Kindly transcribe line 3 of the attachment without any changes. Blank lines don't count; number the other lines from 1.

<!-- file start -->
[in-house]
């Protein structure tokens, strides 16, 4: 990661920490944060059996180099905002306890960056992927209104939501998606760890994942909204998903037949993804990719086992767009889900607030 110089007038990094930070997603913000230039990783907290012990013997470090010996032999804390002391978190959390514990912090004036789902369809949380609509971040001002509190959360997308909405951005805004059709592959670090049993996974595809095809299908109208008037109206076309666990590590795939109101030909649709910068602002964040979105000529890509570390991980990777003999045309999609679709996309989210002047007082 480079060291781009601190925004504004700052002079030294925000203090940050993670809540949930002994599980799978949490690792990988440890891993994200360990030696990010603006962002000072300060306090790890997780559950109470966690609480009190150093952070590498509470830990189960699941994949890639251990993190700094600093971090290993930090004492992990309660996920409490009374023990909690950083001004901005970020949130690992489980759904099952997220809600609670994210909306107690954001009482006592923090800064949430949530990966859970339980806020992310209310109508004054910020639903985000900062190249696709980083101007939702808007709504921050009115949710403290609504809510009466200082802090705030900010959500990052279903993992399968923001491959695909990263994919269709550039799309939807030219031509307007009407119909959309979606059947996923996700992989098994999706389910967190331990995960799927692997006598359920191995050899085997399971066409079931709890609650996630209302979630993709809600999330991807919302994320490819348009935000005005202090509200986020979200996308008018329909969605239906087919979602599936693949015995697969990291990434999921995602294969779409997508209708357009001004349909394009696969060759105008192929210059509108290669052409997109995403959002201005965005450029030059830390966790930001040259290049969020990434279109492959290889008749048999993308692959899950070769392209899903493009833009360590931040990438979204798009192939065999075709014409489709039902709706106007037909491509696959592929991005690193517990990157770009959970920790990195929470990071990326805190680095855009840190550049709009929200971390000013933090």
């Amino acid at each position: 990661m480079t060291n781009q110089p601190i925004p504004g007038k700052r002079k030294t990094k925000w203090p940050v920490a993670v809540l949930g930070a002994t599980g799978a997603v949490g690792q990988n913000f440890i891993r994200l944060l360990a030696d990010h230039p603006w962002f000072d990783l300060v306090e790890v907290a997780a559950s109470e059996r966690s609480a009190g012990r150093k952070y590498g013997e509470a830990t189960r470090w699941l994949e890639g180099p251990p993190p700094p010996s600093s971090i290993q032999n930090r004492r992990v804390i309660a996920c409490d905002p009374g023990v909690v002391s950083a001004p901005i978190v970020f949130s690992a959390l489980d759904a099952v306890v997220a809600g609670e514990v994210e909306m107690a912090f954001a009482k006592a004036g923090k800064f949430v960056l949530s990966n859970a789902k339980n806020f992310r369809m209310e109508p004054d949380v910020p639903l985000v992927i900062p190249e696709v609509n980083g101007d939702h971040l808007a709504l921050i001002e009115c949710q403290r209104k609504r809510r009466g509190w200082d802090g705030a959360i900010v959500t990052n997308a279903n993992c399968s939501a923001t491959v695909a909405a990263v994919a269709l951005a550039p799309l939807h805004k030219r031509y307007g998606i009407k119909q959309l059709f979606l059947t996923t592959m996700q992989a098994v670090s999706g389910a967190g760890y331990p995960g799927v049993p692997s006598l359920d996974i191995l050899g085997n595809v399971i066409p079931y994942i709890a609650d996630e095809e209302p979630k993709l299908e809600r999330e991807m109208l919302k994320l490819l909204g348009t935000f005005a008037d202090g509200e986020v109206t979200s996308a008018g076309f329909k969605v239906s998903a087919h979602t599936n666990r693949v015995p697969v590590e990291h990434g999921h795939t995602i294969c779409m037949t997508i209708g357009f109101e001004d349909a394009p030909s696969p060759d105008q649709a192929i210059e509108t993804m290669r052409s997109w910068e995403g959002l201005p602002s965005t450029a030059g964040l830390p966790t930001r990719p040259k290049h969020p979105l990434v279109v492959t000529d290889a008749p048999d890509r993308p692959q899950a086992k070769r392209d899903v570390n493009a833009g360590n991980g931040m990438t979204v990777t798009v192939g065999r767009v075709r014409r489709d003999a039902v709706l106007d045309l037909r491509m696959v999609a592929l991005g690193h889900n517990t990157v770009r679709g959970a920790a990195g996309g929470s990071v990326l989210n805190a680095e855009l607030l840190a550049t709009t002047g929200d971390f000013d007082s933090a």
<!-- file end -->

């Amino acid at each position: 990661m480079t060291n781009q110089p601190i925004p504004g007038k700052r002079k030294t990094k925000w203090p940050v920490a993670v809540l949930g930070a002994t599980g799978a997603v949490g690792q990988n913000f440890i891993r994200l944060l360990a030696d990010h230039p603006w962002f000072d990783l300060v306090e790890v907290a997780a559950s109470e059996r966690s609480a009190g012990r150093k952070y590498g013997e509470a830990t189960r470090w699941l994949e890639g180099p251990p993190p700094p010996s600093s971090i290993q032999n930090r004492r992990v804390i309660a996920c409490d905002p009374g023990v909690v002391s950083a001004p901005i978190v970020f949130s690992a959390l489980d759904a099952v306890v997220a809600g609670e514990v994210e909306m107690a912090f954001a009482k006592a004036g923090k800064f949430v960056l949530s990966n859970a789902k339980n806020f992310r369809m209310e109508p004054d949380v910020p639903l985000v992927i900062p190249e696709v609509n980083g101007d939702h971040l808007a709504l921050i001002e009115c949710q403290r209104k609504r809510r009466g509190w200082d802090g705030a959360i900010v959500t990052n997308a279903n993992c399968s939501a923001t491959v695909a909405a990263v994919a269709l951005a550039p799309l939807h805004k030219r031509y307007g998606i009407k119909q959309l059709f979606l059947t996923t592959m996700q992989a098994v670090s999706g389910a967190g760890y331990p995960g799927v049993p692997s006598l359920d996974i191995l050899g085997n595809v399971i066409p079931y994942i709890a609650d996630e095809e209302p979630k993709l299908e809600r999330e991807m109208l919302k994320l490819l909204g348009t935000f005005a008037d202090g509200e986020v109206t979200s996308a008018g076309f329909k969605v239906s998903a087919h979602t599936n666990r693949v015995p697969v590590e990291h990434g999921h795939t995602i294969c779409m037949t997508i209708g357009f109101e001004d349909a394009p030909s696969p060759d105008q649709a192929i210059e509108t993804m290669r052409s997109w910068e995403g959002l201005p602002s965005t450029a030059g964040l830390p966790t930001r990719p040259k290049h969020p979105l990434v279109v492959t000529d290889a008749p048999d890509r993308p692959q899950a086992k070769r392209d899903v570390n493009a833009g360590n991980g931040m990438t979204v990777t798009v192939g065999r767009v075709r014409r489709d003999a039902v709706l106007d045309l037909r491509m696959v999609a592929l991005g690193h889900n517990t990157v770009r679709g959970a920790a990195g996309g929470s990071v990326l989210n805190a680095e855009l607030l840190a550049t709009t002047g929200d971390f000013d007082s933090a």